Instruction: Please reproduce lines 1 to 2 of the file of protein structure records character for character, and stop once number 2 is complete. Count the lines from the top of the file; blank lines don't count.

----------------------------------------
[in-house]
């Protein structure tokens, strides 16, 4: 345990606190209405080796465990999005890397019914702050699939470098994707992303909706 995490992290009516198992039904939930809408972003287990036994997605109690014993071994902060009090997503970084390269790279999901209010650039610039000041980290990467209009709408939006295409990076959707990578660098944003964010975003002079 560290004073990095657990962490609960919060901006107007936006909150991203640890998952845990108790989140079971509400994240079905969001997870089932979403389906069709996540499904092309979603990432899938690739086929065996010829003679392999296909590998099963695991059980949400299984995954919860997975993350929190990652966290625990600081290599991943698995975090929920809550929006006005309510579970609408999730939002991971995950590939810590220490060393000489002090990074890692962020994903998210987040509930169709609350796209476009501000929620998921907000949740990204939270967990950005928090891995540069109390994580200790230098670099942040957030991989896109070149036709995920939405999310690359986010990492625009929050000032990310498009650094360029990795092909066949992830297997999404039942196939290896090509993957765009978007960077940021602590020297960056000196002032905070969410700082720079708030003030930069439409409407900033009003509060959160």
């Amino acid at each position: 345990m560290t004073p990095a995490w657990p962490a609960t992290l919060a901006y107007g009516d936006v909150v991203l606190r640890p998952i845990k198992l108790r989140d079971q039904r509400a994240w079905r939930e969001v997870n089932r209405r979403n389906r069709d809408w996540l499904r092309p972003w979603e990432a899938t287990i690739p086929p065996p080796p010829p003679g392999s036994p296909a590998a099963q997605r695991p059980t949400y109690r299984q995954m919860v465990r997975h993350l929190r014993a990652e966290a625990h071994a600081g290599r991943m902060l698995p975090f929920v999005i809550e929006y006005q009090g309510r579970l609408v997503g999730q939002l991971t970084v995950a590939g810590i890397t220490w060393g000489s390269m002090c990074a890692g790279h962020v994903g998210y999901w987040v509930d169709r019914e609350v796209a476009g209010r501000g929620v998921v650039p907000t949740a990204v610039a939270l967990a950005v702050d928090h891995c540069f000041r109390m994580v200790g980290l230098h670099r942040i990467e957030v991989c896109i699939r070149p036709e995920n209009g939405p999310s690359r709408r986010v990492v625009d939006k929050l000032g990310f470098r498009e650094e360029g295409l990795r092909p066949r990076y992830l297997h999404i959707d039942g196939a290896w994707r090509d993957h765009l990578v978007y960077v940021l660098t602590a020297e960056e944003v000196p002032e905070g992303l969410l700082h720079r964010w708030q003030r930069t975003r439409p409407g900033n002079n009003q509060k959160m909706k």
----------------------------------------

[in-house]
């Protein structure tokens, strides 16, 4: 345990606190209405080796465990999005890397019914702050699939470098994707992303909706 995490992290009516198992039904939930809408972003287990036994997605109690014993071994902060009090997503970084390269790279999901209010650039610039000041980290990467209009709408939006295409990076959707990578660098944003964010975003002079 560290004073990095657990962490609960919060901006107007936006909150991203640890998952845990108790989140079971509400994240079905969001997870089932979403389906069709996540499904092309979603990432899938690739086929065996010829003679392999296909590998099963695991059980949400299984995954919860997975993350929190990652966290625990600081290599991943698995975090929920809550929006006005309510579970609408999730939002991971995950590939810590220490060393000489002090990074890692962020994903998210987040509930169709609350796209476009501000929620998921907000949740990204939270967990950005928090891995540069109390994580200790230098670099942040957030991989896109070149036709995920939405999310690359986010990492625009929050000032990310498009650094360029990795092909066949992830297997999404039942196939290896090509993957765009978007960077940021602590020297960056000196002032905070969410700082720079708030003030930069439409409407900033009003509060959160």